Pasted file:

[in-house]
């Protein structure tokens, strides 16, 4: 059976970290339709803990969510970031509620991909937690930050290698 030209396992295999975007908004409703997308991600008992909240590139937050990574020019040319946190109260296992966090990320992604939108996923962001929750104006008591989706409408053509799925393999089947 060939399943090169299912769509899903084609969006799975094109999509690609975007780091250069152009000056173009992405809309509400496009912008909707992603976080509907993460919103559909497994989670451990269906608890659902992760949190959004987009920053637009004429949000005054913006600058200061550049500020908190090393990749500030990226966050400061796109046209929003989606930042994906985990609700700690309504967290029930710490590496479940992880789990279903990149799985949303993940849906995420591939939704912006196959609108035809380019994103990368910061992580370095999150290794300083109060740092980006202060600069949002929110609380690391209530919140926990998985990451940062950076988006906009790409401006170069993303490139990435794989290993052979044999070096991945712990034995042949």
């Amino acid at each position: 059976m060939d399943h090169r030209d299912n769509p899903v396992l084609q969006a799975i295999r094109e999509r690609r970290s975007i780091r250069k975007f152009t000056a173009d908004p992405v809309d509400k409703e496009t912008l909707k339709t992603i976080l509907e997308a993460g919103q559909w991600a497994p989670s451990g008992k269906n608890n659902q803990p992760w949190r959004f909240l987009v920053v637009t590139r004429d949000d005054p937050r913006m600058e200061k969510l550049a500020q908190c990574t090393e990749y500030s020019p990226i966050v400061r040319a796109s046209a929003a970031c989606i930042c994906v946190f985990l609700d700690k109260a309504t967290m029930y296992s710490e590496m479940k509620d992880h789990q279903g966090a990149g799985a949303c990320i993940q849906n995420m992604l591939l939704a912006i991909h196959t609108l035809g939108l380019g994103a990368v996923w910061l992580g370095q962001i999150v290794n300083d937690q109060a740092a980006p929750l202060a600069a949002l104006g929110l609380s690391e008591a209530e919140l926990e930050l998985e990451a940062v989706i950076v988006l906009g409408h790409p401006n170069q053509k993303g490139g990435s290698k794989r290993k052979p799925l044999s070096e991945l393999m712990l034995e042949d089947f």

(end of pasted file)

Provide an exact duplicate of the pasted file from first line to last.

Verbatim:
[in-house]
């Protein structure tokens, strides 16, 4: 059976970290339709803990969510970031509620991909937690930050290698 030209396992295999975007908004409703997308991600008992909240590139937050990574020019040319946190109260296992966090990320992604939108996923962001929750104006008591989706409408053509799925393999089947 060939399943090169299912769509899903084609969006799975094109999509690609975007780091250069152009000056173009992405809309509400496009912008909707992603976080509907993460919103559909497994989670451990269906608890659902992760949190959004987009920053637009004429949000005054913006600058200061550049500020908190090393990749500030990226966050400061796109046209929003989606930042994906985990609700700690309504967290029930710490590496479940992880789990279903990149799985949303993940849906995420591939939704912006196959609108035809380019994103990368910061992580370095999150290794300083109060740092980006202060600069949002929110609380690391209530919140926990998985990451940062950076988006906009790409401006170069993303490139990435794989290993052979044999070096991945712990034995042949």
């Amino acid at each position: 059976m060939d399943h090169r030209d299912n769509p899903v396992l084609q969006a799975i295999r094109e999509r690609r970290s975007i780091r250069k975007f152009t000056a173009d908004p992405v809309d509400k409703e496009t912008l909707k339709t992603i976080l509907e997308a993460g919103q559909w991600a497994p989670s451990g008992k269906n608890n659902q803990p992760w949190r959004f909240l987009v920053v637009t590139r004429d949000d005054p937050r913006m600058e200061k969510l550049a500020q908190c990574t090393e990749y500030s020019p990226i966050v400061r040319a796109s046209a929003a970031c989606i930042c994906v946190f985990l609700d700690k109260a309504t967290m029930y296992s710490e590496m479940k509620d992880h789990q279903g966090a990149g799985a949303c990320i993940q849906n995420m992604l591939l939704a912006i991909h196959t609108l035809g939108l380019g994103a990368v996923w910061l992580g370095q962001i999150v290794n300083d937690q109060a740092a980006p929750l202060a600069a949002l104006g929110l609380s690391e008591a209530e919140l926990e930050l998985e990451a940062v989706i950076v988006l906009g409408h790409p401006n170069q053509k993303g490139g990435s290698k794989r290993k052979p799925l044999s070096e991945l393999m712990l034995e042949d089947f």